Despite the competing reports, Peary was widely acknowledged as the first at the North Pole until 1988 when, after re-examining his records, the National Geographic Society concluded that he might not have made it to the North Pole after all. Even if he did, it’s likely that his teammates, Matthew Henson and four Inughuit guides Ootah, Seeglo, Egingwah, and Ooqueah, were actually the first to set foot at the pole—because Peary had to ride on a sled due to the loss of eight toes to frostbite.

5. The Soviets established the first research camp at the North Pole.

Unlike in Antarctica, where permanent research stations were established as early as the 1940s, there is no equivalent at the North Pole. The Soviet Union established the first temporary research station there in 1937. Planes dropped four men, including an oceanographer, a meteorologist, and a radio operator, on a 10-foot-thick ice floe in March, and over the next year they studied the Arctic environment. When the expedition concluded in February 1938, rescuers found the station not where they left it, but drifting in the Greenland Sea, 1615 miles away. After several failed rescue attempts, all four researchers were safely evacuated and returned home.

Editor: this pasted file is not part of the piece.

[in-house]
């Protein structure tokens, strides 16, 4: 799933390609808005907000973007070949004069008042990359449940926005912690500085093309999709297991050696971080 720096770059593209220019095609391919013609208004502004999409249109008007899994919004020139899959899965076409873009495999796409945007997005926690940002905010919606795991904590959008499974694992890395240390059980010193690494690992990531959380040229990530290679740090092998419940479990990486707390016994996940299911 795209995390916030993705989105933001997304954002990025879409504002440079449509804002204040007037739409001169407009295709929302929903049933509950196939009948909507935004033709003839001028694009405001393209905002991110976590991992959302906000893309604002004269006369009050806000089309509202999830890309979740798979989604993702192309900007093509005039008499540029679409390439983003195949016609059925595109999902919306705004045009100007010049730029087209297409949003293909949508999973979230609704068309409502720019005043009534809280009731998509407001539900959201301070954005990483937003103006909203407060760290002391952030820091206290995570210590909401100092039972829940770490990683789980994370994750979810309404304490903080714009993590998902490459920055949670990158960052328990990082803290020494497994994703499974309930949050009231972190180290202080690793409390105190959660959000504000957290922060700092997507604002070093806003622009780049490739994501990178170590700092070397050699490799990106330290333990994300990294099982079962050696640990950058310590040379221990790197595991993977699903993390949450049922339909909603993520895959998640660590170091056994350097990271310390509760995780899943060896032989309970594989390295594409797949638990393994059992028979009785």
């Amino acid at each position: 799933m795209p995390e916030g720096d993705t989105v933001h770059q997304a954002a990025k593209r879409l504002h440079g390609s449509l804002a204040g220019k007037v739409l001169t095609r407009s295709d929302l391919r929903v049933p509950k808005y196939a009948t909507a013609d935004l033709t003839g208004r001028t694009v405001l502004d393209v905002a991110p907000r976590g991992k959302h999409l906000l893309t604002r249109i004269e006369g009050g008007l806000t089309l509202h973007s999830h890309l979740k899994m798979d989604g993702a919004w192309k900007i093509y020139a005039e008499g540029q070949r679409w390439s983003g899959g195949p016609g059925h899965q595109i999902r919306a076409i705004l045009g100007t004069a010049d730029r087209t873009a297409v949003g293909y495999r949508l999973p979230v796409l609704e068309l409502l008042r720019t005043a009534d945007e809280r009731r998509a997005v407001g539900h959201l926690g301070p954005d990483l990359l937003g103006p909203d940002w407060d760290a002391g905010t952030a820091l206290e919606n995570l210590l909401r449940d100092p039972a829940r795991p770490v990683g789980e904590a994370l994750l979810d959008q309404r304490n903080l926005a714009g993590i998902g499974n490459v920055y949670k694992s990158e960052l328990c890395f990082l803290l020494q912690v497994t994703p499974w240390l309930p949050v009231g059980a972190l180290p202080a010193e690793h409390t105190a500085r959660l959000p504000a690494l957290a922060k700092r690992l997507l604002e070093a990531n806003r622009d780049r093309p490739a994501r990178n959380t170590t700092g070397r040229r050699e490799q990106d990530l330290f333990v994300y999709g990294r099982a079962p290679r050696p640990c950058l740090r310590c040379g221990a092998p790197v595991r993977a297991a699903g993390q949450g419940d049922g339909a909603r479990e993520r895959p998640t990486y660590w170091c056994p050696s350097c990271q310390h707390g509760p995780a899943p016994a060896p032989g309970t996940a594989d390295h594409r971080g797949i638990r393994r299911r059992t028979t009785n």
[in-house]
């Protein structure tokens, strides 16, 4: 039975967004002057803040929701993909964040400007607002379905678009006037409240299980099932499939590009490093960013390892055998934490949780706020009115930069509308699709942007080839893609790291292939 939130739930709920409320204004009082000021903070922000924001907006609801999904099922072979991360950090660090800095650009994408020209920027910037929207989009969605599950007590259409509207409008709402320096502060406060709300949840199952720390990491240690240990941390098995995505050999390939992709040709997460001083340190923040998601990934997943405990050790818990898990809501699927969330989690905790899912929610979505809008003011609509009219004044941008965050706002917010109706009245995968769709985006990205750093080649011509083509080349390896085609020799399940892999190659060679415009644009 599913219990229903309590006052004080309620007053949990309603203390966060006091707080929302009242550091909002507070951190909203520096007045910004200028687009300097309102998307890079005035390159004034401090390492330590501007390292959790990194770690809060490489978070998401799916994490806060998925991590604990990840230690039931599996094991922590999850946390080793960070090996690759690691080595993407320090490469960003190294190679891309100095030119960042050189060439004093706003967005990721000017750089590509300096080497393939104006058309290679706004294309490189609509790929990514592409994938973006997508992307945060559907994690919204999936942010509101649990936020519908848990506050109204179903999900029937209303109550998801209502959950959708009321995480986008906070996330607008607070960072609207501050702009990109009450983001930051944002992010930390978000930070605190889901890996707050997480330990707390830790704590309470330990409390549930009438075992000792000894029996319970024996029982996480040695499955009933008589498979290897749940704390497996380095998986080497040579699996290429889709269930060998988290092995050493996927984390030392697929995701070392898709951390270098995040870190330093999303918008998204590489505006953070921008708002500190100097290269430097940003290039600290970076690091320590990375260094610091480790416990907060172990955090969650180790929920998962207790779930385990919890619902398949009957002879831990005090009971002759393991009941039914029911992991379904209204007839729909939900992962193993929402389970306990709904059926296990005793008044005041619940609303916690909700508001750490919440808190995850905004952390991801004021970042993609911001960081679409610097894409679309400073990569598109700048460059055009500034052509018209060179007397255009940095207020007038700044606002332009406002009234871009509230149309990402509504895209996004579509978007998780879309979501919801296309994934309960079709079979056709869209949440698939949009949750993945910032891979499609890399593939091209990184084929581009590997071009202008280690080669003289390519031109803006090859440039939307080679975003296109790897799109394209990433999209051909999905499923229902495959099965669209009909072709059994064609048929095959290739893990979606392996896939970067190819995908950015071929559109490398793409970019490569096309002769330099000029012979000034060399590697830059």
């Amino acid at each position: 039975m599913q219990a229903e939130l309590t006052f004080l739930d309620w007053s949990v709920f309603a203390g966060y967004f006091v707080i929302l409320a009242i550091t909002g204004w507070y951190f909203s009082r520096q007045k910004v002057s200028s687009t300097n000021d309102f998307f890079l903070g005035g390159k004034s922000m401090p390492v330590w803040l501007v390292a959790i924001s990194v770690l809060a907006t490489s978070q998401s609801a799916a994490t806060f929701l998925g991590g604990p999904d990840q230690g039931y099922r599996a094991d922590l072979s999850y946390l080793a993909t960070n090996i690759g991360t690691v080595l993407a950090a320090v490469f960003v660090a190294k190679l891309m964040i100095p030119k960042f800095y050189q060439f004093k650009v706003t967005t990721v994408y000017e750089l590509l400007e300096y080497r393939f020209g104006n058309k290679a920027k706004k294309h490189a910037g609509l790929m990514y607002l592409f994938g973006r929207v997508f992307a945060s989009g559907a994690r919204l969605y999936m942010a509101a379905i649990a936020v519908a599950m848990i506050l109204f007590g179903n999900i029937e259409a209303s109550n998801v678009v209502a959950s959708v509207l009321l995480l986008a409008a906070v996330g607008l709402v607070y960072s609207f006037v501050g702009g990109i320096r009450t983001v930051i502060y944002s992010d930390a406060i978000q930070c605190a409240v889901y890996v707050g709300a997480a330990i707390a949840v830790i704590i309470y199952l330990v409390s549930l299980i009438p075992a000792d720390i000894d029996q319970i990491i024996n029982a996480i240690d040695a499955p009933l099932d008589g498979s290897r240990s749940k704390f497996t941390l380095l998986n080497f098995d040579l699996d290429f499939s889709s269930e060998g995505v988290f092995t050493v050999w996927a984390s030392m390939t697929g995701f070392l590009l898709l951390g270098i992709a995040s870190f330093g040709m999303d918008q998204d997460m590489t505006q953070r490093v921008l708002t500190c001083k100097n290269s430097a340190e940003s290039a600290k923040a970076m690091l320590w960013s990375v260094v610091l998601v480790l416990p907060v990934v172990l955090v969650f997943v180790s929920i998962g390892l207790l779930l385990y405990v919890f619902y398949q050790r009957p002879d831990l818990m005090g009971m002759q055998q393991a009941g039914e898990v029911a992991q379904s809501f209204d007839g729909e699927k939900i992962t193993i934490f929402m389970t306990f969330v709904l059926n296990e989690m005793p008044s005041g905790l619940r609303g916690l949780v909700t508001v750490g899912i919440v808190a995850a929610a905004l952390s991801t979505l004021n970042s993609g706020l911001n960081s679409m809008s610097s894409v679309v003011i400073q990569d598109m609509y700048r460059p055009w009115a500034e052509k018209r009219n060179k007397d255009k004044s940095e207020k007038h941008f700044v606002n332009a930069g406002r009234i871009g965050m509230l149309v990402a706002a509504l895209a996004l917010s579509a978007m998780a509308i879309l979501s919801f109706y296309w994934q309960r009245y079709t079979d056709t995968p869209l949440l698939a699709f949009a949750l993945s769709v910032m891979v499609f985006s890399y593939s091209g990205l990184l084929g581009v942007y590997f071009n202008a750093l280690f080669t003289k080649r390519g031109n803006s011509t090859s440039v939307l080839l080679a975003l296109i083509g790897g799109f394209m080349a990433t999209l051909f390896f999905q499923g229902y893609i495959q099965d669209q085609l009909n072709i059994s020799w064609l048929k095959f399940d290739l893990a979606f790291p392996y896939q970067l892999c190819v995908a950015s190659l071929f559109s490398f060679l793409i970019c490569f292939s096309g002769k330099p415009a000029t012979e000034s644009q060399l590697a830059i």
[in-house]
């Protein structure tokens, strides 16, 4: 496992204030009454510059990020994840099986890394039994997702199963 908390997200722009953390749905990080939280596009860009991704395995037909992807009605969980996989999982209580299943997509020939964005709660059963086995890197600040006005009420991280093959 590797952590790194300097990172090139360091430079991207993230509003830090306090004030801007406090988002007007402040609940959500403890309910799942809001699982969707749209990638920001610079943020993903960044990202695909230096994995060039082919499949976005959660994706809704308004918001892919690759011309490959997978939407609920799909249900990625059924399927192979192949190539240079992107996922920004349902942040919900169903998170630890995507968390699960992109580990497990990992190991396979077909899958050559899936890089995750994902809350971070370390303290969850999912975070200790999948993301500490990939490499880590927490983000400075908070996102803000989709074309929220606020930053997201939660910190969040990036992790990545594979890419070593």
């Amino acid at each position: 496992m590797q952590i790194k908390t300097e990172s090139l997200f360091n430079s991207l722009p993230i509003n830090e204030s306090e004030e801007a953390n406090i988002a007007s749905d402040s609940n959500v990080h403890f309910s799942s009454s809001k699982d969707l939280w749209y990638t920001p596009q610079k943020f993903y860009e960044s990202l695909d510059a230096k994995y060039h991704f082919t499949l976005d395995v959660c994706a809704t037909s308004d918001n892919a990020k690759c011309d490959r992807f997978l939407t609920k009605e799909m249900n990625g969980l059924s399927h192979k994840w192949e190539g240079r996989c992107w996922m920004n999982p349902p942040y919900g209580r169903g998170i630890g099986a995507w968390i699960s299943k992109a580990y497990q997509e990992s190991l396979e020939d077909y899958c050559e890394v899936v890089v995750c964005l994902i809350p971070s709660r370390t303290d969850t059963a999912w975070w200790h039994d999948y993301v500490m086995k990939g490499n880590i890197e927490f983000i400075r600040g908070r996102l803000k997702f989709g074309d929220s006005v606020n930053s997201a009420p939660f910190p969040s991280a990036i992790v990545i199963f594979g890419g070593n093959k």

6. Santa Claus moved to the North Pole in the mid-19th century.

Santa Claus, the North Pole’s most famous resident, didn’t always live within the Arctic Circle. Saint Nicholas, the 4th-century religious figure from whom the myth of Santa Claus is derived, came from Myra, a Roman town in what is now Turkey. But in the mid-1800s, cartoonist Thomas Nast began depicting the saintly character as we know him today: fat, jolly, and with a sack full of toys. Because a flurry of American and European expeditions to the Arctic captured the world’s imagination around the same period, Nast selected the fabled location for Santa’s permanent home.